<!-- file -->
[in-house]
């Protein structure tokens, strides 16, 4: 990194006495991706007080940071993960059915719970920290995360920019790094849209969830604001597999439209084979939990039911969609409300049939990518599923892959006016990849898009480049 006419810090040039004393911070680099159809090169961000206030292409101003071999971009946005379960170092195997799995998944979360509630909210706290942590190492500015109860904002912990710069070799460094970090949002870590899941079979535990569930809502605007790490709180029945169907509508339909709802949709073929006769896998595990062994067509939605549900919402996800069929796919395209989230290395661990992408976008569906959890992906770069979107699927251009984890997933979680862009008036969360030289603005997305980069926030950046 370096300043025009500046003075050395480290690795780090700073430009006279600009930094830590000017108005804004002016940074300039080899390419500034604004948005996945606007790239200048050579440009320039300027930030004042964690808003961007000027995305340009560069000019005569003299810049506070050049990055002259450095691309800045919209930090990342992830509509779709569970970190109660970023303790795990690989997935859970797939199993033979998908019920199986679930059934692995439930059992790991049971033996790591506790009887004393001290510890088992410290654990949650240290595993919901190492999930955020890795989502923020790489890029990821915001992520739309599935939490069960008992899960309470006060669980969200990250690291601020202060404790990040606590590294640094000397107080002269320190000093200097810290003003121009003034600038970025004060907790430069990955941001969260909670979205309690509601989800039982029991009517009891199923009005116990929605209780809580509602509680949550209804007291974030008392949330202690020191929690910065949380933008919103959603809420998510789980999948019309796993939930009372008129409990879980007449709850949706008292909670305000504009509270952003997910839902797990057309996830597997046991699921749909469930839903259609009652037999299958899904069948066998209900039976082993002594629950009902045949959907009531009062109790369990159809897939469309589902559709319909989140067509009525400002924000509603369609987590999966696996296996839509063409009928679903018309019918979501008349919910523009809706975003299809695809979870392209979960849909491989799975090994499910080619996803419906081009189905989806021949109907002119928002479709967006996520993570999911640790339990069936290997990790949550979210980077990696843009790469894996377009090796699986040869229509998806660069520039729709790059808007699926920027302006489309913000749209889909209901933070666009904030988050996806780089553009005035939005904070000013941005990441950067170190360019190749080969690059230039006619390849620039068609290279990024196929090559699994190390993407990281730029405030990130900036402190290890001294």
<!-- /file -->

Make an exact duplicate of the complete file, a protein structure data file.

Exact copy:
[in-house]
């Protein structure tokens, strides 16, 4: 990194006495991706007080940071993960059915719970920290995360920019790094849209969830604001597999439209084979939990039911969609409300049939990518599923892959006016990849898009480049 006419810090040039004393911070680099159809090169961000206030292409101003071999971009946005379960170092195997799995998944979360509630909210706290942590190492500015109860904002912990710069070799460094970090949002870590899941079979535990569930809502605007790490709180029945169907509508339909709802949709073929006769896998595990062994067509939605549900919402996800069929796919395209989230290395661990992408976008569906959890992906770069979107699927251009984890997933979680862009008036969360030289603005997305980069926030950046 370096300043025009500046003075050395480290690795780090700073430009006279600009930094830590000017108005804004002016940074300039080899390419500034604004948005996945606007790239200048050579440009320039300027930030004042964690808003961007000027995305340009560069000019005569003299810049506070050049990055002259450095691309800045919209930090990342992830509509779709569970970190109660970023303790795990690989997935859970797939199993033979998908019920199986679930059934692995439930059992790991049971033996790591506790009887004393001290510890088992410290654990949650240290595993919901190492999930955020890795989502923020790489890029990821915001992520739309599935939490069960008992899960309470006060669980969200990250690291601020202060404790990040606590590294640094000397107080002269320190000093200097810290003003121009003034600038970025004060907790430069990955941001969260909670979205309690509601989800039982029991009517009891199923009005116990929605209780809580509602509680949550209804007291974030008392949330202690020191929690910065949380933008919103959603809420998510789980999948019309796993939930009372008129409990879980007449709850949706008292909670305000504009509270952003997910839902797990057309996830597997046991699921749909469930839903259609009652037999299958899904069948066998209900039976082993002594629950009902045949959907009531009062109790369990159809897939469309589902559709319909989140067509009525400002924000509603369609987590999966696996296996839509063409009928679903018309019918979501008349919910523009809706975003299809695809979870392209979960849909491989799975090994499910080619996803419906081009189905989806021949109907002119928002479709967006996520993570999911640790339990069936290997990790949550979210980077990696843009790469894996377009090796699986040869229509998806660069520039729709790059808007699926920027302006489309913000749209889909209901933070666009904030988050996806780089553009005035939005904070000013941005990441950067170190360019190749080969690059230039006619390849620039068609290279990024196929090559699994190390993407990281730029405030990130900036402190290890001294």